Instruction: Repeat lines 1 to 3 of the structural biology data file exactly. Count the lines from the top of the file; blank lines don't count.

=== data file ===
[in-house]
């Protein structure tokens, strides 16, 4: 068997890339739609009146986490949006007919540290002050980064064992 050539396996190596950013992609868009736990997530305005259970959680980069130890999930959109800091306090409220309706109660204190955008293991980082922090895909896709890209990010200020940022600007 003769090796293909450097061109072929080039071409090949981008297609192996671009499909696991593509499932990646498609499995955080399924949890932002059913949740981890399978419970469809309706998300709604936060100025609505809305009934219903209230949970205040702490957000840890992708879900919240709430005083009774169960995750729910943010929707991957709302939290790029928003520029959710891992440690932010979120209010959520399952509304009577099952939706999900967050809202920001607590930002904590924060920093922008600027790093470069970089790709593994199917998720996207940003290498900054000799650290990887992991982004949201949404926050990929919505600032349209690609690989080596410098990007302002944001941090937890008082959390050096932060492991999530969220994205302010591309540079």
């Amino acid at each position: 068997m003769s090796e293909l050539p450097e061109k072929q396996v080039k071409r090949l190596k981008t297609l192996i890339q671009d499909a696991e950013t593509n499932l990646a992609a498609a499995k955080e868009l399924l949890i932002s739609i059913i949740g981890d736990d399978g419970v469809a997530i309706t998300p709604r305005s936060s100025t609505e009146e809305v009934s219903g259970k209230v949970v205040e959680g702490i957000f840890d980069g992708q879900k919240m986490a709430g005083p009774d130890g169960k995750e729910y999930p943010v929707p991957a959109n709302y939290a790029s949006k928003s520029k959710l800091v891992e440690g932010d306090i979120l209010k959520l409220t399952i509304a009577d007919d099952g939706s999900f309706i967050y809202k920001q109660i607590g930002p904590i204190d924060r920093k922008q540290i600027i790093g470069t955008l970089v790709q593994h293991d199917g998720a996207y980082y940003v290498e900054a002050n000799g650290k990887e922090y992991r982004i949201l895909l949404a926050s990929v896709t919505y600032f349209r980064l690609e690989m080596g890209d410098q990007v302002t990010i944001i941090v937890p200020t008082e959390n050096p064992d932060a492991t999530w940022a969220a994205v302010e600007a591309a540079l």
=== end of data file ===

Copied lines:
[in-house]
């Protein structure tokens, strides 16, 4: 068997890339739609009146986490949006007919540290002050980064064992 050539396996190596950013992609868009736990997530305005259970959680980069130890999930959109800091306090409220309706109660204190955008293991980082922090895909896709890209990010200020940022600007 003769090796293909450097061109072929080039071409090949981008297609192996671009499909696991593509499932990646498609499995955080399924949890932002059913949740981890399978419970469809309706998300709604936060100025609505809305009934219903209230949970205040702490957000840890992708879900919240709430005083009774169960995750729910943010929707991957709302939290790029928003520029959710891992440690932010979120209010959520399952509304009577099952939706999900967050809202920001607590930002904590924060920093922008600027790093470069970089790709593994199917998720996207940003290498900054000799650290990887992991982004949201949404926050990929919505600032349209690609690989080596410098990007302002944001941090937890008082959390050096932060492991999530969220994205302010591309540079």
């Amino acid at each position: 068997m003769s090796e293909l050539p450097e061109k072929q396996v080039k071409r090949l190596k981008t297609l192996i890339q671009d499909a696991e950013t593509n499932l990646a992609a498609a499995k955080e868009l399924l949890i932002s739609i059913i949740g981890d736990d399978g419970v469809a997530i309706t998300p709604r305005s936060s100025t609505e009146e809305v009934s219903g259970k209230v949970v205040e959680g702490i957000f840890d980069g992708q879900k919240m986490a709430g005083p009774d130890g169960k995750e729910y999930p943010v929707p991957a959109n709302y939290a790029s949006k928003s520029k959710l800091v891992e440690g932010d306090i979120l209010k959520l409220t399952i509304a009577d007919d099952g939706s999900f309706i967050y809202k920001q109660i607590g930002p904590i204190d924060r920093k922008q540290i600027i790093g470069t955008l970089v790709q593994h293991d199917g998720a996207y980082y940003v290498e900054a002050n000799g650290k990887e922090y992991r982004i949201l895909l949404a926050s990929v896709t919505y600032f349209r980064l690609e690989m080596g890209d410098q990007v302002t990010i944001i941090v937890p200020t008082e959390n050096p064992d932060a492991t999530w940022a969220a994205v302010e600007a591309a540079l």